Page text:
Three common EV markers, including CD9, ALIX, and HSP70, were detected using Western immunoblot, which was enriched in the HMEV isolate but not in human milk (HM), microvesicles (MVs), or defatted HM (dHM). CD9 is a surface tetraspanin, ALIX is a membrane protein associated with EV biogenesis, and HSP70 is a cytosolic protein present in EVs.

Principal Component Analysis (PCA), an application of machine learning, was also used to differentiate between HMEVs from HM, dHM, and MVs. Targeted analysis revealed an abundance of CD9, ALIX, and HSP70, along with xanthine dehydrogenase (XDH), lactadherin, and butyrophilin in HMEVs.

Maternal demographic data and HMEV parameters, such as particle number, RNA content, and protein, were not statistically different between the two study groups. The prenatal COVID-19 group tested positive for SARS-CoV-2 about three months before delivery.

Notably, participants from both groups were not vaccinated against COVID-19 before milk collection. HMEV analysis after two weeks of lactation provided insights into how COVID-19 influences the mammary glands and lactation physiology.

The HMEVs isolated from the COVID-19 group were analyzed using surfaceomics, proteomics, and miR-seq. A total of 1,189 proteins and 232 miRs were detected, identified, and quantified in HMEVs. Interestingly, 91 significantly altered proteins upregulated and 35 downregulated were identified.

Based on multi-omics analysis, mothers with prenatal COVID-19 synthesized HMEVs with enhanced functionalities associated with mucosal tissue development and metabolic reprogramming. These also mitigated inflammation and decreased EV transmigration potential.

These findings indicate that breastfed infants appear to be protected against respiratory and intestinal diseases. In vitro, experiments revealed a broad-ranging antiviral activity of HMEVs. 


The authors claim this to be the first study to reveal that prenatal SARS-CoV-2 infection provides protection to infants against viral infections through the enhancement of mucosal site-specific functions of HMEVs.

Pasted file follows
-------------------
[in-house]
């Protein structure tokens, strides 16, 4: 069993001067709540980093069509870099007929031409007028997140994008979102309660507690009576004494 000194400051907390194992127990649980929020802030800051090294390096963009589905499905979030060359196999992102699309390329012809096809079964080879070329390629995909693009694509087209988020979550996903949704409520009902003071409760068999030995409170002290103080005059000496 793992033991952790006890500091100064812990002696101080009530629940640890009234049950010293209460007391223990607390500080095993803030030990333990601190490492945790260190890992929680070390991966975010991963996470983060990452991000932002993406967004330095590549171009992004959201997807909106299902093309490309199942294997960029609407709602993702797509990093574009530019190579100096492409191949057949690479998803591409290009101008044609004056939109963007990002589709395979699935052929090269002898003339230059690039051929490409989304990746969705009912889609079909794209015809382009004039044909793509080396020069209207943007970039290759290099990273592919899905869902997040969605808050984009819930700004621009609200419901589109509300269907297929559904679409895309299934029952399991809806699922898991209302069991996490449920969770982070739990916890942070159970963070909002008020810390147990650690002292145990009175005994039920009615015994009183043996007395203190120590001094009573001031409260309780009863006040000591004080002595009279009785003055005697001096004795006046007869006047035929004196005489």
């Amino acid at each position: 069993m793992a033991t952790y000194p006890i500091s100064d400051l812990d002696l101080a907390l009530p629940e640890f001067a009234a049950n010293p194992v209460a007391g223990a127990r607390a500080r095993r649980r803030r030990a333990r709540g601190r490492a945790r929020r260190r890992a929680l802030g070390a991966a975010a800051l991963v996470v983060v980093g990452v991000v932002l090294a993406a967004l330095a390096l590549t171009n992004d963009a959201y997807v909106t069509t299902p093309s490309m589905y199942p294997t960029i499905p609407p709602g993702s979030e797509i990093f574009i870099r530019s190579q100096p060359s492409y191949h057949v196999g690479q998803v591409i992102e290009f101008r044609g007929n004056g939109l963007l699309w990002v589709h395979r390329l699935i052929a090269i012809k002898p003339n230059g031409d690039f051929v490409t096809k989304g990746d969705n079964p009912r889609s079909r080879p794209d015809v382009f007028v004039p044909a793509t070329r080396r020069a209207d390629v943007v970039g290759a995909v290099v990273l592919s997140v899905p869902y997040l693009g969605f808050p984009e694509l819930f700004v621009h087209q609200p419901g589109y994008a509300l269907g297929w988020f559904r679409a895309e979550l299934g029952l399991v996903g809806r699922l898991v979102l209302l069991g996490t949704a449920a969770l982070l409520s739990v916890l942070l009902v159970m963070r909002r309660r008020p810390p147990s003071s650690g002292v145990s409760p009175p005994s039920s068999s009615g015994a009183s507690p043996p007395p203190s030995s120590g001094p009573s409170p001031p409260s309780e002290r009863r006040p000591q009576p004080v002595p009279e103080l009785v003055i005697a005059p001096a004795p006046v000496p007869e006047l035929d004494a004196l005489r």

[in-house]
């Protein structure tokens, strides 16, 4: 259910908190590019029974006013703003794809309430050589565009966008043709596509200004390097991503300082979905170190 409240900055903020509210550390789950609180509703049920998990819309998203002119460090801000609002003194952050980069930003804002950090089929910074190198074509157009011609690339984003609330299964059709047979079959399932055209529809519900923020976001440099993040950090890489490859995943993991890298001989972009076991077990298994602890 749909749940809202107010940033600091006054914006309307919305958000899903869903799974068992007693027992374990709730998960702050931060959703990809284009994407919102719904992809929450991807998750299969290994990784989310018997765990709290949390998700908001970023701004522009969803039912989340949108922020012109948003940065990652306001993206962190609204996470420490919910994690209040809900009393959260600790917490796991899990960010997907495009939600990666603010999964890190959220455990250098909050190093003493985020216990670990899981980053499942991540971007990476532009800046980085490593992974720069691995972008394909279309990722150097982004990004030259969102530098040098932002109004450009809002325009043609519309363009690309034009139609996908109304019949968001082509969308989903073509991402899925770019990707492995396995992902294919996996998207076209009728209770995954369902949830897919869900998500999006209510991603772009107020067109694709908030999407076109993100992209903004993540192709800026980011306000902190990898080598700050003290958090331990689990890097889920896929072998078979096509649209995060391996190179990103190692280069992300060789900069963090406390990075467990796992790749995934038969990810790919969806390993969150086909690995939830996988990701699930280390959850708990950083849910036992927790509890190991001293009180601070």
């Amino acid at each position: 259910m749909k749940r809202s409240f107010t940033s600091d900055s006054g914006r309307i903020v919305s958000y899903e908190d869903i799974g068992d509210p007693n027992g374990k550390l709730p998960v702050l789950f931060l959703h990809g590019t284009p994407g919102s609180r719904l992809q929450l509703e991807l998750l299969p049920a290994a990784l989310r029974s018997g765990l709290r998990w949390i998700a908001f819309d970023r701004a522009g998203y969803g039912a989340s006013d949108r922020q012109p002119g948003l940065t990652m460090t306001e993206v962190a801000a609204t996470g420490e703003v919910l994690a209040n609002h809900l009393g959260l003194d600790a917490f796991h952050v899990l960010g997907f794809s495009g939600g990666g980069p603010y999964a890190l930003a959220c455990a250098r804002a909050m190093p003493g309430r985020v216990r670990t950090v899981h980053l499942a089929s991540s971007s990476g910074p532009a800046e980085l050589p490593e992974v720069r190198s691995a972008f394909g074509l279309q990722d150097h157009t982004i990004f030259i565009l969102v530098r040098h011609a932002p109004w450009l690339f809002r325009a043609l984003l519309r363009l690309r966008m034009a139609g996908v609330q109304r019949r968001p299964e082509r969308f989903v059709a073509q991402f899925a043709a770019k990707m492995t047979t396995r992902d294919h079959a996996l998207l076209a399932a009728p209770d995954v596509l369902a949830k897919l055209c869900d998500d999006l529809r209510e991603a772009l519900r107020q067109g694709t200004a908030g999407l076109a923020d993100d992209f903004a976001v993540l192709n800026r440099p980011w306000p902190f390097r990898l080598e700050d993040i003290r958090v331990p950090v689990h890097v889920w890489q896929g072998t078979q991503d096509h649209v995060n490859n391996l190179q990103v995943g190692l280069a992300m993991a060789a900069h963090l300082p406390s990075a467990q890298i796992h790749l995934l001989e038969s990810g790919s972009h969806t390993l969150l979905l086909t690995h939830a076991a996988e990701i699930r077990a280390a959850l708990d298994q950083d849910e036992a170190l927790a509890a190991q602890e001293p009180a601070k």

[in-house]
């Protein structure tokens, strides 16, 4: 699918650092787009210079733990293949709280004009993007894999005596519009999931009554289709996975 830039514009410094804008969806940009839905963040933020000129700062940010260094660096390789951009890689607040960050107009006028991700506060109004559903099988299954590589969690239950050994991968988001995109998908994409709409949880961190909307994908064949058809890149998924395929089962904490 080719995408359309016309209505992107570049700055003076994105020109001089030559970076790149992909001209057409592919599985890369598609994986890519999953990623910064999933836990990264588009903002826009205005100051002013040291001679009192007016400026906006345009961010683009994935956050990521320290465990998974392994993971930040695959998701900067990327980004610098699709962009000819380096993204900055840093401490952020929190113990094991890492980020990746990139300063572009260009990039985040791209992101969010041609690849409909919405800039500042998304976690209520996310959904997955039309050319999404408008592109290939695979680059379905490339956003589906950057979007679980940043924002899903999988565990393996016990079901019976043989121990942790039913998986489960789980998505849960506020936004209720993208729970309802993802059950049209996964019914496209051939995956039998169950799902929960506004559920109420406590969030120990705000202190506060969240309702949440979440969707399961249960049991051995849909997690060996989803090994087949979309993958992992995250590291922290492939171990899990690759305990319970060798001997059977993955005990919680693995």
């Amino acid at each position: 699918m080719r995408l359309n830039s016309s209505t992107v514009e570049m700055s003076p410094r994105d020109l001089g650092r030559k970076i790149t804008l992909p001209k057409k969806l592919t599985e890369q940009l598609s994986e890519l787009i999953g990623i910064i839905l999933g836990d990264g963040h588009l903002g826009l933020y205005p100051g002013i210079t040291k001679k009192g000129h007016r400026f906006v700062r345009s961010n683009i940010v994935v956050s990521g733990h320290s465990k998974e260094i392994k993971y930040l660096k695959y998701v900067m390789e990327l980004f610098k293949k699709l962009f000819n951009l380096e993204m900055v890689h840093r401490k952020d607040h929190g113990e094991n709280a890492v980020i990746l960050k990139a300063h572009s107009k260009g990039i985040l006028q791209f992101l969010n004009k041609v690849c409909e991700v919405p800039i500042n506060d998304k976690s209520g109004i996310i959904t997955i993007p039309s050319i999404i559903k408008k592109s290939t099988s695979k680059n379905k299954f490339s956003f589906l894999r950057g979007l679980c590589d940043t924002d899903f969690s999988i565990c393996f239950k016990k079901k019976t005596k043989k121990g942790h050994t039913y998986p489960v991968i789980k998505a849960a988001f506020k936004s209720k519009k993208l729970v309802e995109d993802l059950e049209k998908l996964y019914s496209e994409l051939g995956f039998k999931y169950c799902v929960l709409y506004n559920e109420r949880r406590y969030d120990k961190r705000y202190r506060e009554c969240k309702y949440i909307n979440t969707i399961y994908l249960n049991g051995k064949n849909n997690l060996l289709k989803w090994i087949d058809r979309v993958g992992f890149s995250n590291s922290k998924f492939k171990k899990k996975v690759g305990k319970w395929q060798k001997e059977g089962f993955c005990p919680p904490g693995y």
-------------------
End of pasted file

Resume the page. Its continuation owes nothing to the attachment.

Nevertheless, these findings require further validation through the use of larger samples. In addition, follow-up across multiple stages of lactation is essential to understand whether changes in HMEV after prenatal COVID-19 are permanent or temporary.

*Important notice: bioRxiv publishes preliminary scientific reports that are not peer-reviewed and, therefore, should not be regarded as conclusive, guide clinical practice/health-related behavior, or treated as established information.

Journal reference:
  • Preliminary scientific report. Chutipongtanate, S., Cetinkaya, H., Zhang, X., et al. (2023) Prenatal SARS-CoV-2 infection alters postpartum human milk-derived extracellular vesicles. bioRxiv. doi:10.1101/2023.06.01.543234

Posted in: Child Health News | Medical Science News | Medical Research News | Medical Condition News | Women's Health News | Disease/Infection News

Tags: Breast Milk, Calcium, Cell, Cell Signaling, Children, Chromatography, Coronavirus, Coronavirus Disease COVID-19, Cytokines, Electron, Electron Microscopy, Gene, Gene Expression, in vitro, Inflammation, Lipids, Machine Learning, Maternal Health, Membrane, Microscopy, Morphology, Nanoparticle, Nutrients, Pandemic, Physiology, Pregnancy, Prenatal, Protein, Proteomics, Public Health, Research, Respiratory, RNA, SARS, SARS-CoV-2, Severe Acute Respiratory, Severe Acute Respiratory Syndrome, Syndrome

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Written by

Dr. Priyom Bose

Priyom holds a Ph.D. in Plant Biology and Biotechnology from the University of Madras, India. She is an active researcher and an experienced science writer. Priyom has also co-authored several original research articles that have been published in reputed peer-reviewed journals. She is also an avid reader and an amateur photographer.